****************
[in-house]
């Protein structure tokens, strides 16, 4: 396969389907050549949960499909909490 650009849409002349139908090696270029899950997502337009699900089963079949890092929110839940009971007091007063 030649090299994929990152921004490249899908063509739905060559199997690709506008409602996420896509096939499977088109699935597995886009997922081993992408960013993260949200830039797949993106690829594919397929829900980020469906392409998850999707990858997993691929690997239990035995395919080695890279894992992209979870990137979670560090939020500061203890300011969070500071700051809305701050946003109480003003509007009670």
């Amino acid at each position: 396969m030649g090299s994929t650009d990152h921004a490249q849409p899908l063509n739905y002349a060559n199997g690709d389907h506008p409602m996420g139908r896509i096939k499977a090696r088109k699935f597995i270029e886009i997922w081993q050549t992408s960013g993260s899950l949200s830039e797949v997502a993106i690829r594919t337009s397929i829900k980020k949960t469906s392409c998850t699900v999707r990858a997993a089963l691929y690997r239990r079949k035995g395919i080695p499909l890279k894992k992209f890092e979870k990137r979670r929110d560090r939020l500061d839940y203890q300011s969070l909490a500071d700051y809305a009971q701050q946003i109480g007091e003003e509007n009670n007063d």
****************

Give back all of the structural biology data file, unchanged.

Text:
[in-house]
């Protein structure tokens, strides 16, 4: 396969389907050549949960499909909490 650009849409002349139908090696270029899950997502337009699900089963079949890092929110839940009971007091007063 030649090299994929990152921004490249899908063509739905060559199997690709506008409602996420896509096939499977088109699935597995886009997922081993992408960013993260949200830039797949993106690829594919397929829900980020469906392409998850999707990858997993691929690997239990035995395919080695890279894992992209979870990137979670560090939020500061203890300011969070500071700051809305701050946003109480003003509007009670």
């Amino acid at each position: 396969m030649g090299s994929t650009d990152h921004a490249q849409p899908l063509n739905y002349a060559n199997g690709d389907h506008p409602m996420g139908r896509i096939k499977a090696r088109k699935f597995i270029e886009i997922w081993q050549t992408s960013g993260s899950l949200s830039e797949v997502a993106i690829r594919t337009s397929i829900k980020k949960t469906s392409c998850t699900v999707r990858a997993a089963l691929y690997r239990r079949k035995g395919i080695p499909l890279k894992k992209f890092e979870k990137r979670r929110d560090r939020l500061d839940y203890q300011s969070l909490a500071d700051y809305a009971q701050q946003i109480g007091e003003e509007n009670n007063d």